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Susan B. Anthony Dollar
The Susan B. Anthony dollar was struck between 1979 and 1981, and then again resumed for one year only in 1999. The final design of the coin wound up pairing a champion of women’s rights with the moon landing, which was already mated with the coin that the SBA dollar replaced – the Eisenhower Dollar. Finally, it became a small round coin made of 25% copper nickel bonded to a 75% copper core with an 11-sided inner border.
Proposals were submitted to Congress and Women’s rights activist and suffragette Susan B. Anthony was selected as the subject. A smaller version of the Moon Landing was selected as the reverse subject, even though it was depicted on the coin that this coin was replacing.
The approved design had Susan B. Anthony facing right, with “LIBERTY” above her, six five-pointed stars to the right and seven six-pointed stars to the left. The motto “IN GOD WE TRUST” is to the right, level with her chin and the date is below. The reverse has an eagle landing on the moon, with the Earth in the distance. The denomination “ONE DOLLAR” is below and “UNITED STATES OF AMERICA surmounts the top of the reverse. Finally, “E PLURIBUS UNUM is above the eagle but under the stars.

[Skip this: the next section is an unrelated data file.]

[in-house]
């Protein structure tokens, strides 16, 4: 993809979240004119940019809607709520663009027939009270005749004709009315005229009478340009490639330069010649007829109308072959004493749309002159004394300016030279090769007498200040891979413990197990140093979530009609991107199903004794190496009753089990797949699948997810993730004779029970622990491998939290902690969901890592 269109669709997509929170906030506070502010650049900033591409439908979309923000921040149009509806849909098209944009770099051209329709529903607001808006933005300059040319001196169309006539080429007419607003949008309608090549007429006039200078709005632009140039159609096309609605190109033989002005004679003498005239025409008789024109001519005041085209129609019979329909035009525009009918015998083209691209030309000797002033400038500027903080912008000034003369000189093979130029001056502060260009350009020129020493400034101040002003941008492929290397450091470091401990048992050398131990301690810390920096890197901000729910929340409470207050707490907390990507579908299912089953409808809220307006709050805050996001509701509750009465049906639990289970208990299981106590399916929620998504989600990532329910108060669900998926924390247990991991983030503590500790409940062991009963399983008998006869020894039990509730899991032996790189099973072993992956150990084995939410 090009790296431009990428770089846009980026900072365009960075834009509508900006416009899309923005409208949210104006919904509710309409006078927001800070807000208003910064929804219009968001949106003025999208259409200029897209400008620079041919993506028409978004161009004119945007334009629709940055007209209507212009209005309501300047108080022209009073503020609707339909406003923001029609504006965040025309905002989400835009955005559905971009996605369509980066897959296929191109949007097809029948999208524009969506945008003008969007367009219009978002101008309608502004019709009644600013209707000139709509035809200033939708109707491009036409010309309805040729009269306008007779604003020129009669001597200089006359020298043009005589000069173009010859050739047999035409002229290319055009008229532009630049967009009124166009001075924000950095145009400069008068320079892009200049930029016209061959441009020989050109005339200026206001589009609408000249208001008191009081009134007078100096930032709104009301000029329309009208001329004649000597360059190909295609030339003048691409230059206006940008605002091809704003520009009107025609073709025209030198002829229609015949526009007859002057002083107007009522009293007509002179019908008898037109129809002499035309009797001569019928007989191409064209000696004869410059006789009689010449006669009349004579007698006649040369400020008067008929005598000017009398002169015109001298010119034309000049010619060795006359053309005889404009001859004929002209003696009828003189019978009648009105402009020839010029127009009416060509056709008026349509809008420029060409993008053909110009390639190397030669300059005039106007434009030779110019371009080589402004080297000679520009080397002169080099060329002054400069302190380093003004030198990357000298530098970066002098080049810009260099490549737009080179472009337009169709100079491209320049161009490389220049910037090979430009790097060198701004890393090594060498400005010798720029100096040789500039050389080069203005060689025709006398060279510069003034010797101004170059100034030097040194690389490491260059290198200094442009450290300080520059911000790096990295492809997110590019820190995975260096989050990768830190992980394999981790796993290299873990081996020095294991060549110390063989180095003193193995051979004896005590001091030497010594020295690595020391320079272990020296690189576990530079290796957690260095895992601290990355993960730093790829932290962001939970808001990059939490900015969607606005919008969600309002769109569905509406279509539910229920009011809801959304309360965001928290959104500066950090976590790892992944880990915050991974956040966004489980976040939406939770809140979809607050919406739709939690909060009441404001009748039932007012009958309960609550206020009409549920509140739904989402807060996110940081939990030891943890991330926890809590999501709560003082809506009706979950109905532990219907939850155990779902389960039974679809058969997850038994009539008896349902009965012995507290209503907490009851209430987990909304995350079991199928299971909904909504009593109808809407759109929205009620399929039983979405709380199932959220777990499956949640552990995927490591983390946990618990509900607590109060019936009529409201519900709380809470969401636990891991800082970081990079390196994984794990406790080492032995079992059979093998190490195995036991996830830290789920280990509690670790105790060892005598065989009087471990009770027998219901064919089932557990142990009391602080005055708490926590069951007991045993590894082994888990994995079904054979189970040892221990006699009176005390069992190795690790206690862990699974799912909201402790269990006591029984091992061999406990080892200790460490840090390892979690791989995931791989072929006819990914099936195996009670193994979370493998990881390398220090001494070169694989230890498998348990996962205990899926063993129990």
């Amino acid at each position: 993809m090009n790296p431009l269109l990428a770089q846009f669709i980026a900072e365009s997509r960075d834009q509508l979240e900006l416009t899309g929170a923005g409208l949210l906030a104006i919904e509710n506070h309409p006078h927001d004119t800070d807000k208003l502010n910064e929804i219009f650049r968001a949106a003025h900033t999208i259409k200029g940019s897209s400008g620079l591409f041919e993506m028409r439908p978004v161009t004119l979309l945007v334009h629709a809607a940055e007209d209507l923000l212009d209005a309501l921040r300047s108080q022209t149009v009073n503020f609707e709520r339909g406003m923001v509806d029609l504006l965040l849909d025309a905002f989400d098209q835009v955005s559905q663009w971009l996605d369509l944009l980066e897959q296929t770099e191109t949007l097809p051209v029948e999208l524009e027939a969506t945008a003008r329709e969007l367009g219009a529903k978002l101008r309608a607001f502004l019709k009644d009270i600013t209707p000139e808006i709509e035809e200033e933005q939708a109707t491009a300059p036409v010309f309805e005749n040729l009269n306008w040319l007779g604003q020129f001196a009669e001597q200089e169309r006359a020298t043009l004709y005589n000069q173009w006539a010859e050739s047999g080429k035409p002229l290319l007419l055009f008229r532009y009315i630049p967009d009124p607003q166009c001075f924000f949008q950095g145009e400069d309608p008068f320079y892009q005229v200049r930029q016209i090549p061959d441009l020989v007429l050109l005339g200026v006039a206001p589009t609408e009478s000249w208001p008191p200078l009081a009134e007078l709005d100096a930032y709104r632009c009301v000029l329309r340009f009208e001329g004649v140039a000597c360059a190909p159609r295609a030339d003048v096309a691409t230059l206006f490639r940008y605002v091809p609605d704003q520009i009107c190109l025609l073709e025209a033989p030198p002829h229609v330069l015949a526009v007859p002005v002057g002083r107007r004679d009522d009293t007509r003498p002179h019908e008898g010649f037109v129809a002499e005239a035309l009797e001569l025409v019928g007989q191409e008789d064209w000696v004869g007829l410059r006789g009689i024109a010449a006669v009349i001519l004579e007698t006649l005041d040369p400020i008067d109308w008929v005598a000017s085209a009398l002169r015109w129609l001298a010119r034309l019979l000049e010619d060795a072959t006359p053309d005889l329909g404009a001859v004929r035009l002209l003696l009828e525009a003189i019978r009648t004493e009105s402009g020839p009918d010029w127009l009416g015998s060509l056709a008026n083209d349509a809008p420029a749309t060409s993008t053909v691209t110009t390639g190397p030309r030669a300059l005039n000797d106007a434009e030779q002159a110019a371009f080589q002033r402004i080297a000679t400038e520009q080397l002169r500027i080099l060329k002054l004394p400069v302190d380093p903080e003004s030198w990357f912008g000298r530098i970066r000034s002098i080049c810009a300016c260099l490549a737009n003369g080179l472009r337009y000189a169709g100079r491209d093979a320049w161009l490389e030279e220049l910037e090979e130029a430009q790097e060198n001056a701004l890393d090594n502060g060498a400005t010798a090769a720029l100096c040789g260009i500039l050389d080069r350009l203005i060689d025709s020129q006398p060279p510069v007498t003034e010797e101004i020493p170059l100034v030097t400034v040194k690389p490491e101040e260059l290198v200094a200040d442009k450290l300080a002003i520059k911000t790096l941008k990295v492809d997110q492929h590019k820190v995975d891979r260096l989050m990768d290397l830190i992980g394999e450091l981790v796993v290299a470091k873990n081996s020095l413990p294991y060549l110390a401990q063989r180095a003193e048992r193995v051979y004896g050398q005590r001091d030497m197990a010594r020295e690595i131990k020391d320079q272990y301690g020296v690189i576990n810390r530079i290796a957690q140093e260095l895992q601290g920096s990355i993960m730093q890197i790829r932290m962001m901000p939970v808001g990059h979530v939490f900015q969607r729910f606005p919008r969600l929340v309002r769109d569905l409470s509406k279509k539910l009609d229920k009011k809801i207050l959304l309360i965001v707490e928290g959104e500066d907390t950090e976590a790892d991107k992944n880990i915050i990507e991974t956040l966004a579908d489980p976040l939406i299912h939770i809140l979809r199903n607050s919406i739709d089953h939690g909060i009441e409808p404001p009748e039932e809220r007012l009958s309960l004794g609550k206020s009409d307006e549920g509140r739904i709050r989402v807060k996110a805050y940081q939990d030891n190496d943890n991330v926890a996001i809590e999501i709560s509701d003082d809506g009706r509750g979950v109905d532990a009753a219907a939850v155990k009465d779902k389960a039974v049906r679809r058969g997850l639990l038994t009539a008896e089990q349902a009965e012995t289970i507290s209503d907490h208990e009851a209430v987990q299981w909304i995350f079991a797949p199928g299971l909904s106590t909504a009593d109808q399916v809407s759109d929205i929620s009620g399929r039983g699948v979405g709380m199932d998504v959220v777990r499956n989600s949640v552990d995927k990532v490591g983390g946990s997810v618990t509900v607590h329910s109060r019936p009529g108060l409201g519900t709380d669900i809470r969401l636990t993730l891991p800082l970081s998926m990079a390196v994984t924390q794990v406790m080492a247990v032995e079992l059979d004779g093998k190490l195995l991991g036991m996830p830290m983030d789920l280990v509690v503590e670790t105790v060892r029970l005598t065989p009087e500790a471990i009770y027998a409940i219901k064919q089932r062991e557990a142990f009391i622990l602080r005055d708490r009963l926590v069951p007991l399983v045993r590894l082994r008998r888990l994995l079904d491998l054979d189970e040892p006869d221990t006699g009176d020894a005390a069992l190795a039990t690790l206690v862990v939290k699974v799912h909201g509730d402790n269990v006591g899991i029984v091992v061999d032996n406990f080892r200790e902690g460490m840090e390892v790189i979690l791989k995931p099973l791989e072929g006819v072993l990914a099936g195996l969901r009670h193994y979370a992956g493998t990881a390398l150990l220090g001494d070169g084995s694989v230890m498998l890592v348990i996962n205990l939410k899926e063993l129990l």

The 1979 Susan B. Anthony Dollar was struck at all three mints – Philadelphia, Denver, and San Francisco. They were expecting this coin to be much more popular that it actually was. The Philadelphia Mint created two varieties for us to enjoy – one with a narrow rim and one with a wide rim, which is rarer. The 1979-S Proof issue also has two varieties as well, a Type I which is a Proof coin with a filled S mintmark. The Type 2 has a clear “S” mintmark as is the rarer of the two.
In 1980 all three mints struck a bit over 93 million coins with no varieties or errors. The mintages dropped considerably since the coin was shunned by the public. The coin was not well-liked due to the closeness in size and metallic composition to the Quarter Dollar. The 11-sided border was supposed to help the visually impaired determine the denomination, but the public avoided the coin as much as possible.
In 1981, only 14 million coins were struck and there was an eighteen-year hiatus before any additional Susan B. Anthony dollar coins were again struck. This time, there was a need by vending machine companies for these coins as they collectively spent over $100 million dollars to retrofit their machines and millions more in Susan B. Anthony dollars as change in the machines.
In late 1999, with the prospect of needing additional dollar sized coins, the Mint and Congress conferred on other solutions that would be less confusing and more acceptable to the public.